Keeping Jurong-Clementi Dengue-Free 

by Our Neighbourhood
Keeping Jurong-Clementi Dengue-Free 

This year, there are already more than 2,600 dengue cases reported by the National Environment Agency (NEA), with 2,025 of them occurring in January 2024 alone. This alarming resurgence of dengue fever is largely attributed to an increase in mosquito breeding grounds in both domestic and industrial settings.

Breeding sites at homes are frequently found in containers with deep concave interiors, such as flower pots, pails and vases. Even at communal areas, there have been sightings forming in drains and discarded containers. Clusters have also been discovered at construction sites in ground puddles and on canvas sheets.

“Everyone in the community must do their part to prevent mosquito breeding. I believe our collective efforts to fight dengue can turn the situation around,” writes Miss Grace Fu, MP for Yuhua SMC, in a Facebook post on 19 February 2024.

It is imperative that residents report any such sightings to Jurong-Clementi Town Council (JRTC) immediately via OneService, or to NEA at 1800-2255-632/

The health implications of the dengue virus 

Transmitted via the bite of an Aedes mosquito, this fatal virus carries an incubation period spanning up to seven days in a person, after which afflicted individuals may experience the following symptoms (not in order):

  • Fever
  • Severe headache with pain behind the eyes
  • Joint and muscle pain
  • Nausea and vomiting
  • Rashes
  • Mild bleeding

Seek immediate medical attention if you suspect you or your loved ones of being infected with dengue fever.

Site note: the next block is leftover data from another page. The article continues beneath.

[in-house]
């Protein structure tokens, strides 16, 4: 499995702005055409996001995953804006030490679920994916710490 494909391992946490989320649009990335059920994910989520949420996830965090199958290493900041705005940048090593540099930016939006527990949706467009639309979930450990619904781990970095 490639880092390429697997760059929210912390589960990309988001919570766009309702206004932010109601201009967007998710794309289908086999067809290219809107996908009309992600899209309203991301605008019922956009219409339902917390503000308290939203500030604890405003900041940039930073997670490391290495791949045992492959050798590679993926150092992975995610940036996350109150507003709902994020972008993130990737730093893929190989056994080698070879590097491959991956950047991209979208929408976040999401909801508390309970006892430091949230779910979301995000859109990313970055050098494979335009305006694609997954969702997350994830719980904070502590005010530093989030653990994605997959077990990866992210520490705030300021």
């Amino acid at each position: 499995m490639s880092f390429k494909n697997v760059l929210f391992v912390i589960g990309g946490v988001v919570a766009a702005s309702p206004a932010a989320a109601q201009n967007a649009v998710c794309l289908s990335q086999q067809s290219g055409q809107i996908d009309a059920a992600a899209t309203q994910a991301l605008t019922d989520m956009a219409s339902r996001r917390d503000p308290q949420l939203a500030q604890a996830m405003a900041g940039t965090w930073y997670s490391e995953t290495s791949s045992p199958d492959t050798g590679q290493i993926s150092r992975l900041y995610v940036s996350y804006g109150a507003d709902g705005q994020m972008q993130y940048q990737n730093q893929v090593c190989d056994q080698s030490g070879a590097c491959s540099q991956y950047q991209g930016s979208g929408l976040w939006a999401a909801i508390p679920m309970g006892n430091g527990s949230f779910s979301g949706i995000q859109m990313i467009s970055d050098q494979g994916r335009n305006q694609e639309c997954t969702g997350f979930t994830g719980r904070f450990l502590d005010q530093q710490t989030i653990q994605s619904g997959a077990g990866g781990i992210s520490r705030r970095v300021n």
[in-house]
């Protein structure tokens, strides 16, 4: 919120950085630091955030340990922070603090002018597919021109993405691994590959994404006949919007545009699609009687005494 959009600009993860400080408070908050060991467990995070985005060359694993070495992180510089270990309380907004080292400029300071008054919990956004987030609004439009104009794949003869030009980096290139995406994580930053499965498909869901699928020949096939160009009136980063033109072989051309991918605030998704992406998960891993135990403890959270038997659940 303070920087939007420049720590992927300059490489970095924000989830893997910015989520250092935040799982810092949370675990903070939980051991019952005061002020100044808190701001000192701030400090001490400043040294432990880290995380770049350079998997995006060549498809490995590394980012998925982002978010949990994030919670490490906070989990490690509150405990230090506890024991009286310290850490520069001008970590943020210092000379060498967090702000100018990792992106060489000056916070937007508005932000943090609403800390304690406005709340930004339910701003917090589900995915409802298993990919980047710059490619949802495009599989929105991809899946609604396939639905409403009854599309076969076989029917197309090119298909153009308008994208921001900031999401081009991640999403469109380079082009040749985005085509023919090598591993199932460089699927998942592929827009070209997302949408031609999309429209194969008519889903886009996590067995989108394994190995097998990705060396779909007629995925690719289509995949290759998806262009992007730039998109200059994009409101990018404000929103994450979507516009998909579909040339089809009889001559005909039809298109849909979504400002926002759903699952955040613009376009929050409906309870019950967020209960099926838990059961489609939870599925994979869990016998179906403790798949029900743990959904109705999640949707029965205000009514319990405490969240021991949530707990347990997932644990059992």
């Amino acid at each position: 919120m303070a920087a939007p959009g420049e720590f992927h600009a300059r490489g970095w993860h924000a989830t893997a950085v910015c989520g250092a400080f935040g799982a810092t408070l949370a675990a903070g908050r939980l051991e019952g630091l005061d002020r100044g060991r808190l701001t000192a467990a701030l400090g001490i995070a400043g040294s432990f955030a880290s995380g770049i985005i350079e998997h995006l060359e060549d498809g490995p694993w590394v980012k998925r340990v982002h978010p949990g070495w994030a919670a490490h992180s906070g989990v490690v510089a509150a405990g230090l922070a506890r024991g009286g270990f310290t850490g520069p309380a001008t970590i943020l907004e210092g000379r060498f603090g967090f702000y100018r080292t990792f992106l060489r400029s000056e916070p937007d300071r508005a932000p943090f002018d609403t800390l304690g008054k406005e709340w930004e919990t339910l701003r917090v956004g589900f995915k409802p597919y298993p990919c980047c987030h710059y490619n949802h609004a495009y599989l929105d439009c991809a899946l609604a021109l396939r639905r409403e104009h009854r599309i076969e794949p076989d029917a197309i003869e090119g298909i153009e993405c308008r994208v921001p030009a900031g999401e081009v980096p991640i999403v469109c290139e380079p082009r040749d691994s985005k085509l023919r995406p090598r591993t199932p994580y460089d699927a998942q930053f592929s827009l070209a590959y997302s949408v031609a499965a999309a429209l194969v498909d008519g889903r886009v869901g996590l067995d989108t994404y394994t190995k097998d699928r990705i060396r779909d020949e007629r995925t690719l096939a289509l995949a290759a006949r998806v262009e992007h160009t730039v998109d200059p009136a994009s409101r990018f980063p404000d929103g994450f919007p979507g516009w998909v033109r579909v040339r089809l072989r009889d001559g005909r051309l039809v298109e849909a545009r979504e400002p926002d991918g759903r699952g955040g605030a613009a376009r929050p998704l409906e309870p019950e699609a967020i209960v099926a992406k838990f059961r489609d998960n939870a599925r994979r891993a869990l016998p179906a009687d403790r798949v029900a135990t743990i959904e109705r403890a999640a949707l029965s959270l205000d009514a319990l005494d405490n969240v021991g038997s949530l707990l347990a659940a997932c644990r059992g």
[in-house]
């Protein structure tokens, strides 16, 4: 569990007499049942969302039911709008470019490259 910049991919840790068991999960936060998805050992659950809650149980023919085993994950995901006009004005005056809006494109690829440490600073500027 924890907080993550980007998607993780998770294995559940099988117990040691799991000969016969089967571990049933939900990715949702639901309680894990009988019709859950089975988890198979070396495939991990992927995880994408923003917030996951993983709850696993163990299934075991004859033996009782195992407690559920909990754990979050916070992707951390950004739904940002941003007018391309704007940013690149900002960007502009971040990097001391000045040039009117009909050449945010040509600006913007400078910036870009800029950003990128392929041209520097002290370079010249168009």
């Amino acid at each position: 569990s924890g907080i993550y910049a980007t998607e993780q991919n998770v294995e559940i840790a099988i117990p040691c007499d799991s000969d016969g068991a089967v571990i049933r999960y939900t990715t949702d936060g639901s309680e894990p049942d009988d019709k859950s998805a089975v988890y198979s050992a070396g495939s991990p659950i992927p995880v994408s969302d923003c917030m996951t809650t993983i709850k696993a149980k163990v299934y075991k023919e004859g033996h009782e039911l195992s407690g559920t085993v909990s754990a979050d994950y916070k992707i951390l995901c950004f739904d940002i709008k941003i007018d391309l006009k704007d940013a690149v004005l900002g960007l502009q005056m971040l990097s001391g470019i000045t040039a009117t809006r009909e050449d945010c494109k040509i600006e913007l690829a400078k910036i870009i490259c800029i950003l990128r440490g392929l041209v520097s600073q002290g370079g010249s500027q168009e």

JRTC’s dengue control and combat efforts 

At the macro level, JRTC’s Conservancy Division has been intensifying its daily housekeeping efforts to catch and deter potential water catchment hubs. This initiative includes daily sweeping of the estate’s various corridors by custodians, and frequent vacuum-cleaning.

Additionally, all planting areas, drains and void decks are inspected and cleaned thoroughly every day.

To combat existing dengue hotspots, JRTC is working in tandem with NEA to conduct extensive thermal fogging at affected areas twice a week.

JRTC is also working hard to keep residents and relevant stakeholders educated and informed about the dengue threat. Informative prevention posters can be found at lift lobbies across the various estates. Resident committees ensure that community gardens adhere to proper dengue control measures. Project and industrial coordinators are regularly reminded to keep their worksites both clutter- and dengue-free.

Protecting your neighbours and loved ones

Like wildfire, the Aedes population can easily run rampant if left on its own. All it takes is clean, stagnant water as little as the size of a 20-cent coin for an Aedes mosquito to produce up to 100 eggs, according to NEA.

In order to curb the spread, it is crucial that residents are first aware of potential dengue hotbeds around them. NEA maintains a live surveillance map of local dengue clusters at

Top 5 dengue breeding habitats in Singapore in 2023
HomesPublic areas
Domestic containers (pails)Covered perimeter drains
Flower pot plates/traysDiscarded receptacles
Ornamental containers (vases)Gully traps
Canvas sheets/plastic sheetsDomestic containers (pails)
Refuse bins placed outside landed housesPuddle/ground depression


Residents can contribute to local control efforts by utilising the abbreviation B-L-O-C-K at home.

Going a step further, residents can better protect themselves with the abbreviation S-A-W.

  • Spray insecticide in dark corners around the house 
  • Apply insect repellent regularly
  • Wear long-sleeved tops and long pants 

By staying vigilant and proactive, you can be part of a collaborative endeavour that strives to reduce and eliminate the risk of dengue transmissions in Jurong-Clementi.